October 21, 2014 [Fury]
Someone said somewhere that the great war movies are anti-war movies. The list runs through my head, and that seems about right, all the way back to J'Accuse! in 1919 and All Quiet on the Western Front in 1930, and every Sam Fuller war picture, also Paths of Glory, The Deer Hunter, even Saving Private Ryan. But there's another thread, barbed and bloody, one that Fury follows: the memorial, the apologetics, the eye that tries not to blink. These movies want to show war as it is—of course failing, as they must. (Wasn't it D-Day survivor Fuller who said that the only way to make a realistic war movie would be to have a Marine sharpshooter fire live rounds at the audience?) But in the effort to give us fact, the fact that war is an interruption of history (as Gandhi says somewhere) steps forward and insists to be heard above the roar of the cannons—or the tank fire, which in Fury is a terrible swift sword tearing off heads and etc. in sudden, well, fury.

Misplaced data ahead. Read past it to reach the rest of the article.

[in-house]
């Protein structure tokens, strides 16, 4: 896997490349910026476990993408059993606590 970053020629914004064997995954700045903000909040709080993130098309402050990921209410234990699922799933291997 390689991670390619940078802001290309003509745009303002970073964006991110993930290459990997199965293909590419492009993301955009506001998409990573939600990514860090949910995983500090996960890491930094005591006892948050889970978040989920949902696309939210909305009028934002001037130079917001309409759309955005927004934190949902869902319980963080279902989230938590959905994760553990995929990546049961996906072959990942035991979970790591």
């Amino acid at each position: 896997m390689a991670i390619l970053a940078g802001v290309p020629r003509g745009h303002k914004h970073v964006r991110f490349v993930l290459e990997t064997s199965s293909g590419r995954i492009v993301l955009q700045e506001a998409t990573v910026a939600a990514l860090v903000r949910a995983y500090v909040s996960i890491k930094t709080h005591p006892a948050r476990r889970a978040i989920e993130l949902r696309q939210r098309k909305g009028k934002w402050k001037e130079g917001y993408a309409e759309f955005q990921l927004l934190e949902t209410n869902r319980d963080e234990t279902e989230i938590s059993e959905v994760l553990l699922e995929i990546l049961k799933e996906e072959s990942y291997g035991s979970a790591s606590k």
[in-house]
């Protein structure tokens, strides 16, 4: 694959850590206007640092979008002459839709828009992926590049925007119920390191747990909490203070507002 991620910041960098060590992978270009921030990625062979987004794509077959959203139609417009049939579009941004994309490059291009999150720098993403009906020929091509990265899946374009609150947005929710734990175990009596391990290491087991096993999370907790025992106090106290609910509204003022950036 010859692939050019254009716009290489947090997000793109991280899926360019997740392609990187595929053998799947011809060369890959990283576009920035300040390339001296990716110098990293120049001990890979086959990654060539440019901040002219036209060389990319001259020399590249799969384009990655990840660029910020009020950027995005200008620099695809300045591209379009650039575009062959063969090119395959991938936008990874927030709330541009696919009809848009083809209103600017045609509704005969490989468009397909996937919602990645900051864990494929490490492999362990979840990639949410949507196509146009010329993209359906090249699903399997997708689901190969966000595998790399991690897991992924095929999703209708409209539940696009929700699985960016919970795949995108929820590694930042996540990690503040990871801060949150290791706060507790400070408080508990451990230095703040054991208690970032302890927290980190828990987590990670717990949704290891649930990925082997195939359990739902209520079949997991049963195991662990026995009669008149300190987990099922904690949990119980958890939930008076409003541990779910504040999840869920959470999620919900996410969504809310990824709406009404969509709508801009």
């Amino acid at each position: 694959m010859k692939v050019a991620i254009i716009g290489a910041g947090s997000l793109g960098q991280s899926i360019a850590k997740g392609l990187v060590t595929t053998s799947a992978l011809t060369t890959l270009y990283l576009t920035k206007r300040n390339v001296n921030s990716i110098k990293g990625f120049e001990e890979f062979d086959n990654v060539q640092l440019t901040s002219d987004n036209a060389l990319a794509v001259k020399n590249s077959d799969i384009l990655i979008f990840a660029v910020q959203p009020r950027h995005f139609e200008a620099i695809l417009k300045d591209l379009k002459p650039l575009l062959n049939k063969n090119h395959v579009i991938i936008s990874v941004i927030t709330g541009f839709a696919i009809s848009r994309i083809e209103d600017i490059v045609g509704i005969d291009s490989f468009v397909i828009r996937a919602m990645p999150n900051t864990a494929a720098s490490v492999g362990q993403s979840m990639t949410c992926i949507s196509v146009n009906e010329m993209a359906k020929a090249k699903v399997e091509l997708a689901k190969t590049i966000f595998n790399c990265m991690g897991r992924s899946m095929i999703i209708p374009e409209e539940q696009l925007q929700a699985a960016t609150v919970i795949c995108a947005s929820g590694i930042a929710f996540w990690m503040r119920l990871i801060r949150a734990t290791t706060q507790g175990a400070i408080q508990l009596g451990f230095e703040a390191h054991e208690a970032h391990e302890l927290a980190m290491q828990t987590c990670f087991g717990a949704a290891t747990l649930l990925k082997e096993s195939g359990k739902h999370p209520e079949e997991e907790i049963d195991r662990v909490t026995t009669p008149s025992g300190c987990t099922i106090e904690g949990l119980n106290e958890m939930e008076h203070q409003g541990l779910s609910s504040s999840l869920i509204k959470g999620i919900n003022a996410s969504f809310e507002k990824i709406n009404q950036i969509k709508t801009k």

But when your history is interrupted and you end up in the blunt nose of a hunched-shoulder dinky Sherman, what's left to hold onto, except busted-up innards—mechanical and otherwise—cranky handles and pedals, all in a hard hot seat you can barely keep yourself planted on. But they did find something to hold onto—and sure it's each other, in dogged determination, hardassed good humor, near-psychotic rage, Evangelical grunts and tears, and innocence worn away like the seat of their torn pants. But in the end, it's the damn tank, and the things it can and can't do. "Best job I ever had," "Wardaddy" insists, and they all follow suit, their grins straight razors, their eyes shiny frozen dimes. In that assertion, the grand stupidity of war, and the rotted garbage it always reduces courage and loyalty to splits open and spills me like a sole survivor to hide under Fury and wait vainly to be relieved of duty.